A new, sharper focus for the NSS — Let the debate begin
The Pope’s fears about “aggressive secularism” are, of course, entirely ill-founded. Secularism is not about destroying religion. It is not about oppressing believers. It is not the instrument by which atheism will be imposed on an unwilling population.
Secularism is the structure that would permit all of us, from whatever creed or none, to have the same rights in the society we must share. In a truly democratic, secular society, religion has its place – not in parliament – or the corridors of political power but in places of worship and in the homes of the faithful.
Religious believers are citizens with the same rights as anyone else in a democratic society. If they want to bring their religious values with them into political life, that is fine. But if the electorate don’t share their values or don’t like their philosophy, they must accept that they can be rejected at the ballot box.
Secularism is not about controlling religious organisations or telling them what to do or say, it is about ensuring that they cannot bring disadvantage to those who do not agree with them.
No one can be permitted to use the law or the state to impose their view of life onto others unless it has been democratically agreed. The law must remain impartial, democratically formulated and applicable equally to all. There can be no parallel legal systems that are not answerable to democratic control.
Similarly, there can be no established church. The right to freedom of religion should always be tempered by the right to be free from religion.
Human rights should be the ultimate test; religious exemptions should be limited to the absolute and justifiable minimum. Religious bodies must understand that human rights are to protect individuals, not religious groups or ideas.
In a secular society, religions would only have access to public money for the common good, not to promote their particular view of life. There would be no taxpayer funding for “faith schools”; there would be no hijacking of public events – such as Remembrance Day – so that they become the property of any particular religion. Publicly- funded welfare and medical services would be resolutely secular and open to all without question and without religious demands, even if they are being run by religious organisations. Nor could there be any religious employment discrimination in services funded by the taxpayer but run by religious bodies.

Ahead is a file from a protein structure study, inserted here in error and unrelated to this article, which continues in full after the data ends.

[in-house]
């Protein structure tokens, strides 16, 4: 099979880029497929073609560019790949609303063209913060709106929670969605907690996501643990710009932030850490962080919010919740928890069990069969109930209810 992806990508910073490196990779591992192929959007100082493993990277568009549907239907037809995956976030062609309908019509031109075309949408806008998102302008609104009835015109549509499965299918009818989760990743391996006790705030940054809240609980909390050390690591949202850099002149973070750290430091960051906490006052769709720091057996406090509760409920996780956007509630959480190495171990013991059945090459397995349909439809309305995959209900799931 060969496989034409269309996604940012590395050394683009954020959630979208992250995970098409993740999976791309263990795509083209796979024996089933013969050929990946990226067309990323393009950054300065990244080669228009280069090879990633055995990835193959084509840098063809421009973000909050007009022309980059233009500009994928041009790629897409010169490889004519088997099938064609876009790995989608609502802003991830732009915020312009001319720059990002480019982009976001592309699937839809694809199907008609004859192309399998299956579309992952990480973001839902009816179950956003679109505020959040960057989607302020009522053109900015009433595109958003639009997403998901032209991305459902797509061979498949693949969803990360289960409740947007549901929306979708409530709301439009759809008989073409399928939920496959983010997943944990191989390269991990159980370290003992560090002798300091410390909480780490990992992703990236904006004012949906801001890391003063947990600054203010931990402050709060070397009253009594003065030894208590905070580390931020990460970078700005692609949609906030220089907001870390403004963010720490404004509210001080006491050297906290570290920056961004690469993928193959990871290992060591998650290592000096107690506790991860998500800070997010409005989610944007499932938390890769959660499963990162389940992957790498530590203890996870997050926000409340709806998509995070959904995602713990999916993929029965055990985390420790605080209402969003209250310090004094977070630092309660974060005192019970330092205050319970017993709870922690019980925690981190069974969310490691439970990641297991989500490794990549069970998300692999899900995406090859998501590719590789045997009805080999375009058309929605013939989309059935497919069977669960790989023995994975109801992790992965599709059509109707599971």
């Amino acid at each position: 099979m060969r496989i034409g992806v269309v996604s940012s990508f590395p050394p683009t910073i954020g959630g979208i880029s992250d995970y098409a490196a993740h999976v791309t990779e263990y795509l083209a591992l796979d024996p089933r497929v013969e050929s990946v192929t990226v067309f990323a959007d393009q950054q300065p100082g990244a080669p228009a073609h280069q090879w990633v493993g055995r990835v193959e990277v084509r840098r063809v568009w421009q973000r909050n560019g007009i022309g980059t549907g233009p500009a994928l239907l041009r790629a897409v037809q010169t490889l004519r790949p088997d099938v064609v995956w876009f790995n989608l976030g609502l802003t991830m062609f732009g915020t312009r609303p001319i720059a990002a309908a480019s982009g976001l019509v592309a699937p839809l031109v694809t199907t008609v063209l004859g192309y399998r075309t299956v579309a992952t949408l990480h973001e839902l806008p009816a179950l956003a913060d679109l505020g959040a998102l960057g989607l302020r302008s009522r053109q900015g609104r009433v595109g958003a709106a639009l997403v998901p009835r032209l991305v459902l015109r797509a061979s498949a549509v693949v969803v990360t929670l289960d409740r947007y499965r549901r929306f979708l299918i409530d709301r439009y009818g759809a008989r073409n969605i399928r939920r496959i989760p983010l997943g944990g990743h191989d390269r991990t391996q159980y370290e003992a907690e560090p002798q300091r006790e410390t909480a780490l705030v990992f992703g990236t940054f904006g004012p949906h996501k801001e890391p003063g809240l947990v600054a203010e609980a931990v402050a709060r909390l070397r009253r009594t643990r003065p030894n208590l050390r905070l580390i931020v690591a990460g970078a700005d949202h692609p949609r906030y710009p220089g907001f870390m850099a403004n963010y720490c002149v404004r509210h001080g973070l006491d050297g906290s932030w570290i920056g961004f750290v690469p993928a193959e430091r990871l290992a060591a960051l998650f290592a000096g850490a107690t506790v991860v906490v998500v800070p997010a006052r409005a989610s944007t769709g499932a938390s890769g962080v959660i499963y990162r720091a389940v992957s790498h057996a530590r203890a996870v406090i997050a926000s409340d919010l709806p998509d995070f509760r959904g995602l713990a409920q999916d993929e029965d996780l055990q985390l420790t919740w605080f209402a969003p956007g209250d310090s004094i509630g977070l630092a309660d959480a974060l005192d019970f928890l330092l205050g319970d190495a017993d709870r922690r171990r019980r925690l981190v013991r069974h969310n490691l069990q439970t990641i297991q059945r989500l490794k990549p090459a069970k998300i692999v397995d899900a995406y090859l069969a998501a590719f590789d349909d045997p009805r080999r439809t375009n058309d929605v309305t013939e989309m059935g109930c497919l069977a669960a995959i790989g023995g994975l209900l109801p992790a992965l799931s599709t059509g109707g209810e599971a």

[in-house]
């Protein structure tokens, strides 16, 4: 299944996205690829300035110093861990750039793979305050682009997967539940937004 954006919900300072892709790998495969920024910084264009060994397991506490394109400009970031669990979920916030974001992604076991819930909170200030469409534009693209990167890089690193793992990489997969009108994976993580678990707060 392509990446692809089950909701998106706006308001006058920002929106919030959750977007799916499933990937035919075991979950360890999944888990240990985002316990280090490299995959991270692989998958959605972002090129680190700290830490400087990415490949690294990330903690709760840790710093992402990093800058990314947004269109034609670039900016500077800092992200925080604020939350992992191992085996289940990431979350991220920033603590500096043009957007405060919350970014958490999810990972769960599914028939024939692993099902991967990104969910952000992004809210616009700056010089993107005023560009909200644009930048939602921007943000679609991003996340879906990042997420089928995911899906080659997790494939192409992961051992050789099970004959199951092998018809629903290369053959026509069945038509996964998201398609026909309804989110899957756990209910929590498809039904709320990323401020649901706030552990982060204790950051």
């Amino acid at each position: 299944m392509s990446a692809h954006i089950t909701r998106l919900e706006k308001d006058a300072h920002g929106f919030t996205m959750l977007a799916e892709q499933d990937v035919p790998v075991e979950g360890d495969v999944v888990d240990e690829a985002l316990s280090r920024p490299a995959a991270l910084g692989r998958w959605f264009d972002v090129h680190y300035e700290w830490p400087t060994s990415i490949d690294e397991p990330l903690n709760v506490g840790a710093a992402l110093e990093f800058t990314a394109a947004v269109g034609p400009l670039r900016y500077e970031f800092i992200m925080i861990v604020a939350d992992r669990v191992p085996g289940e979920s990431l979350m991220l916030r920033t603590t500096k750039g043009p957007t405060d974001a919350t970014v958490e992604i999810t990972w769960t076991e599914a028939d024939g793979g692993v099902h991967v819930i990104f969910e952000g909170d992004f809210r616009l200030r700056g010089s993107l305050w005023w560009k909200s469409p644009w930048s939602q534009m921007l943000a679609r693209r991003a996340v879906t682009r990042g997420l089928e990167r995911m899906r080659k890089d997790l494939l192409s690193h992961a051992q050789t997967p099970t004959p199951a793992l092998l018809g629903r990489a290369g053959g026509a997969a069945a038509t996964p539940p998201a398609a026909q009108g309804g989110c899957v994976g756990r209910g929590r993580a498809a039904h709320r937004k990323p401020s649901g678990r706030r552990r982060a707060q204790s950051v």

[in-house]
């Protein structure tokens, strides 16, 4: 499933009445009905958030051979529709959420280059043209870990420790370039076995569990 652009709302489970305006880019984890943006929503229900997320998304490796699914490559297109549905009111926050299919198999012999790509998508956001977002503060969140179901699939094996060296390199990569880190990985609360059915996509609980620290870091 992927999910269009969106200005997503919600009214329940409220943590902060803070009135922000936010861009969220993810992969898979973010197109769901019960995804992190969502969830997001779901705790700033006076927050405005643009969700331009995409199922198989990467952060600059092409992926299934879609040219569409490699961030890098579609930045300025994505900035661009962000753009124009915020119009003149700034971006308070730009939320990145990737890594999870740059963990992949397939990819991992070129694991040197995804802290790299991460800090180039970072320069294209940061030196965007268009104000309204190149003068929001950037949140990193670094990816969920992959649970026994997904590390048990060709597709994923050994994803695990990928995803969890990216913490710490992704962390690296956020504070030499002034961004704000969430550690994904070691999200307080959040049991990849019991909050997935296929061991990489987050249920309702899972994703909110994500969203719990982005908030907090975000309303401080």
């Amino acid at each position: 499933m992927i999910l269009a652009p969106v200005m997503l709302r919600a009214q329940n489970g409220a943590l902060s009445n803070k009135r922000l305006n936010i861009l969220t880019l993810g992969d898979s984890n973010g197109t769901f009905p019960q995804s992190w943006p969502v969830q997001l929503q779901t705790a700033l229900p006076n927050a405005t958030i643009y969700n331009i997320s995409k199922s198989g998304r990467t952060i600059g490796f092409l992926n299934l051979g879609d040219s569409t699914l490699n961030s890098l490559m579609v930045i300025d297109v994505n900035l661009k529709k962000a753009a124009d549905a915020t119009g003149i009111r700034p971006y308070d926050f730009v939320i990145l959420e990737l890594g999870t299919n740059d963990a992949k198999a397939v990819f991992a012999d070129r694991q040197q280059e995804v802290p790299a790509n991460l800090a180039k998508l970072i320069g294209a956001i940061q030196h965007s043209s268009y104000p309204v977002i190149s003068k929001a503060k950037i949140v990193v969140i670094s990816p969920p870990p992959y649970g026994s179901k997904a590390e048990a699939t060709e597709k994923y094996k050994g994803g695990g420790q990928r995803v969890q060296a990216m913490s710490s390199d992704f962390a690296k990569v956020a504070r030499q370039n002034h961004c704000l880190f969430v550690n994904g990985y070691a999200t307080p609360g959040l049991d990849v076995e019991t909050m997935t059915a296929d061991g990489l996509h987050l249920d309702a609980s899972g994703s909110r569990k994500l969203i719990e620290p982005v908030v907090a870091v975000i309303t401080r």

On the other hand, the state would have no power to interfere with the internal decision-making of religious bodies. As long as they obey the law, religious bodies would be free to pursue their own interpretation of their holy scriptures and arrange their own internal structures without question.
The NSS Council has worked together to produce a Secular Charter which we think can provide a new focus for the NSS’s work in the twenty-first century. It seeks to be fair to everyone, to be achievable and to be benign.
I want the NSS to adopt this Charter as the basis of its ambition to create a properly secular society. I would like us to position ourselves as a purely secularist organisation with a focused objective, that will not only champion human rights above religious demands, but will also accept that religion has a place in society for those who want it, but on terms of equality, not privilege.
We will leave humanism for the humanist groups, atheism to the atheist groups and fix our sights uniquely on secularism.
The NSS must be at the forefront of the big debate about the place of religion in society. We must be ready to fight the myriad battles that will lead to the kind of society that we want. A society that is fair for all – religious people included.
Secularism protects the rights of everyone, religious and non-religious alike. Let the debate begin.
This article is reproduced from the 2010 Annual Report
President’s Message — Annual Report 2010